I see most spaces I walk into in color first. I walk into classrooms, the supermarket, doctor offices and check for representation. I often count the number of Black and Brown folk in the room with me. I examine spaces thoroughly. I ask myself: What are the norms in this space? Have I dressed appropriately? Can I speak Spanish out loud? Do I have to enunciate? Will I have to use my “White English”?
These are some of the questions I was able to unpack and process throughout my master’s program at the University of Maryland College Park (UMD). The Higher Education, Student Affairs and International Education Policy (HESI) program not only challenged me to be more critical of our education systems, but also provided the foundation for my diversity, equity, and inclusion practice. At UMD and through my work at Partners in Print and the Office of Diversity and Inclusion on campus, I found the language, read scholars of color, and embraced my social justice educator identity. With the help of my advisor, professors, colleagues-turned-friends, sister scholars, and my Institute for Recruitment of Teachers (IRT) network, I earned a degree that otherwise would not have been possible for me.
Over the past year, the IRT has assisted 94 students in their graduate school preparations in their pursuit of doctoral and Master’s degrees in the humanities, social sciences and education fields. We are excited to report that the 2018 cohort received nearly 353 acceptances to graduate school programs, and 70% received partial to full graduate school funding at the following institutions:
George Washington University
Indiana University, Bloomington*
Michigan State University, Education
This year, the IRT committed itself to serve more students and just admitted our biggest class! We will assist 121 students through the Ph.D. process, and 45 students through the master’s degree process. In sum, we will support 166 students. Nearly half of our class identifies as Black or African American, 37% identify as Latinx, 18% identify as Asian, and 1% of our cohort identify as Native American, Native Hawaiian, or Pacific Islander.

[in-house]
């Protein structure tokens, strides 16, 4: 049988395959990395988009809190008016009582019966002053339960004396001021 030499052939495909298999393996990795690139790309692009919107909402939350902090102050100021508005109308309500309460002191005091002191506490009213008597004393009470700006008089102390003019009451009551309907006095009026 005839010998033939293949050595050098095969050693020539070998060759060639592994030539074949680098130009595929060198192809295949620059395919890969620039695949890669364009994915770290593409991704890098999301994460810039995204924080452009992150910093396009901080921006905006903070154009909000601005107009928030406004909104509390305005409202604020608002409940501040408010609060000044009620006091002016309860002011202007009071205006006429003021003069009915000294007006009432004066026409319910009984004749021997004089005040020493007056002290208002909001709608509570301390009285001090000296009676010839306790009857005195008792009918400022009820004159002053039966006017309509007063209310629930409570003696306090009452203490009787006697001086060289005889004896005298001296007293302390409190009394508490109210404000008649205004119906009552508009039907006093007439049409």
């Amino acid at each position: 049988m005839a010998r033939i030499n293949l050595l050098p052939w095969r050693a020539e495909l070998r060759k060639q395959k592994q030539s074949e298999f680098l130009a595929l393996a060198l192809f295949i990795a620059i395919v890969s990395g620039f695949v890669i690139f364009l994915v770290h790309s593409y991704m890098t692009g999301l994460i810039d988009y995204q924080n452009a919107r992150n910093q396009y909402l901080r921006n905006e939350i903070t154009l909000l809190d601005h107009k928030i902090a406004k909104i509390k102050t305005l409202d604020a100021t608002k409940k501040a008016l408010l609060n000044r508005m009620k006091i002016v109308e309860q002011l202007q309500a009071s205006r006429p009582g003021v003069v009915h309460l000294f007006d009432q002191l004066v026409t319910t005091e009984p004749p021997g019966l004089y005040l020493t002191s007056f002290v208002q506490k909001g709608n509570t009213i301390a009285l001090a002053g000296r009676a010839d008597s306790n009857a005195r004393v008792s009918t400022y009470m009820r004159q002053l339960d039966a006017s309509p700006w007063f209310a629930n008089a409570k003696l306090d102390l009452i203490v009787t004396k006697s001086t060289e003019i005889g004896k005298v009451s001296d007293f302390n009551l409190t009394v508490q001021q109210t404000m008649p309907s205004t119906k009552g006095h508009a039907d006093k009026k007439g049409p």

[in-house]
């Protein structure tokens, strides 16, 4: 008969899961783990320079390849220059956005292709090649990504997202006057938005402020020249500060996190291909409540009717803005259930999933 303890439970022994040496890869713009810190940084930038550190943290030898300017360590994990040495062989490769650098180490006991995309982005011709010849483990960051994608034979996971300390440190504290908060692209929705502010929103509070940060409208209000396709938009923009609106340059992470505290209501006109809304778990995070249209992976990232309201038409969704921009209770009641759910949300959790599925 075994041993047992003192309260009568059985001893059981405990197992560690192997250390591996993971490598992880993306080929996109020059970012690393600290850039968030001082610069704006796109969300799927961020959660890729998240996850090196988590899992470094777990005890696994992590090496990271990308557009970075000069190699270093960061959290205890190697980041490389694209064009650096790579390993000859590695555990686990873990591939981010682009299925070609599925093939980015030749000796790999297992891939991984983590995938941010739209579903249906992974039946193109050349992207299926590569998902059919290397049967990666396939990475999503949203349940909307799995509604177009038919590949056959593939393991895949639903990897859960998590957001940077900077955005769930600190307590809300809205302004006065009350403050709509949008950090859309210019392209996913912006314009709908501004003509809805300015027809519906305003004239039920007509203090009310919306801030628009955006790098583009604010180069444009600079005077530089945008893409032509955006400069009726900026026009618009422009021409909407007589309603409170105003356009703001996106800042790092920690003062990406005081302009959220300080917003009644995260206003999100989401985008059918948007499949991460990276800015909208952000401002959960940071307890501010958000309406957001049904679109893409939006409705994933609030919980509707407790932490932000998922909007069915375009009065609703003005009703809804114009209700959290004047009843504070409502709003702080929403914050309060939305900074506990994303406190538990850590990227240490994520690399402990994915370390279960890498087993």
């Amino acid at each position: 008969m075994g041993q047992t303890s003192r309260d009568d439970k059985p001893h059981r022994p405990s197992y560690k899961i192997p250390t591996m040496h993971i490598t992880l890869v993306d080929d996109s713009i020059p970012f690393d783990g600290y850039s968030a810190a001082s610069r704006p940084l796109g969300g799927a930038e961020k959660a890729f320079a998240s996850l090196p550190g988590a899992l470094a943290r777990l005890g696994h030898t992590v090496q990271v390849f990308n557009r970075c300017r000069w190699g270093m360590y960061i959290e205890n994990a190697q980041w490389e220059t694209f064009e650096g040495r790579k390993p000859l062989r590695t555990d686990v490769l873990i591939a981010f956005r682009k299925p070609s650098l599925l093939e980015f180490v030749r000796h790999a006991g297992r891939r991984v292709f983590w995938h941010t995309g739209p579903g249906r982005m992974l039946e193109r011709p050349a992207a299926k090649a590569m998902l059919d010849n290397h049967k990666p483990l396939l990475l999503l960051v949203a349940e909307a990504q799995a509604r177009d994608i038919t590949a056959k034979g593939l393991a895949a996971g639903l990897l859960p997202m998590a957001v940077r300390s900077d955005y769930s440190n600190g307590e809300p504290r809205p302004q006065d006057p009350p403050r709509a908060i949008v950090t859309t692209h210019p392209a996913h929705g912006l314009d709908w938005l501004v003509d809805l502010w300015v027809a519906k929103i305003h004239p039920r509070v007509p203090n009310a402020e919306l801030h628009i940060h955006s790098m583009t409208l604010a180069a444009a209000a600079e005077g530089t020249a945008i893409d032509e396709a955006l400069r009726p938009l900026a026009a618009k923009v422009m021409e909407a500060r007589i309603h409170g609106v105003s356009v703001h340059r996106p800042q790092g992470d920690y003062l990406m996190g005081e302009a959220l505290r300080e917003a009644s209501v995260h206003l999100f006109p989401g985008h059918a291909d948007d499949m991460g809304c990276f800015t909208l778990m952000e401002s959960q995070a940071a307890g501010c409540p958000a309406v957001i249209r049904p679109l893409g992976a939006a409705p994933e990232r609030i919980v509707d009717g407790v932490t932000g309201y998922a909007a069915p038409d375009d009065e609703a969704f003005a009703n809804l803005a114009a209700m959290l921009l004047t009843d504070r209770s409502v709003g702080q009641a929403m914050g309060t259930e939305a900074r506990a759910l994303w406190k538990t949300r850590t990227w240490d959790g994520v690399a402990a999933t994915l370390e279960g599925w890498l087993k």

Within the past year, our number of institutions increased from 85 to 100! This increase to 100 institutions would not have been possible without our alumni, who hosted information sessions on their campuses — THANK YOU! Over the past three years, we also doubled the number of HBCU institutions. We hope to build this trend and aim to increase it in three years. If you attended an HBCU, or are currently working at an HBCU as a faculty member or administrator, I encourage you to reach out to me regarding ways we can collaborate to ensure we can identify and recruit additional students at HBCU’s.
Without a doubt, June and July are exciting months in the IRT office. As we embark upon school list advising with a new cohort of 166 IRT scholars, the office also is buzzing in anticipation of the 29th Summer Workshop and the arrival of 29 Interns. This year’s Interns will descend on Andover on July 2, 2019. The cohort is a diverse one representing 24 institutions:
California State University, Sacramento
Notre Dame of Maryland University
Salem State University
University of California, Berkeley
University of California, Los Angeles
University of Massachusetts, Amherst
University of Pittsburg
University of Texas, Austin
Wayne State University
Congratulations to Women’s Studies Professor LaKisha Simmons, IRT ’02 who is the recipient of this year’s Black Celebratory Cornerstone Award! Selected annually by graduating students, the award recognizes faculty or staff who enhance the academic and social progress of African American students at the University of Michigan.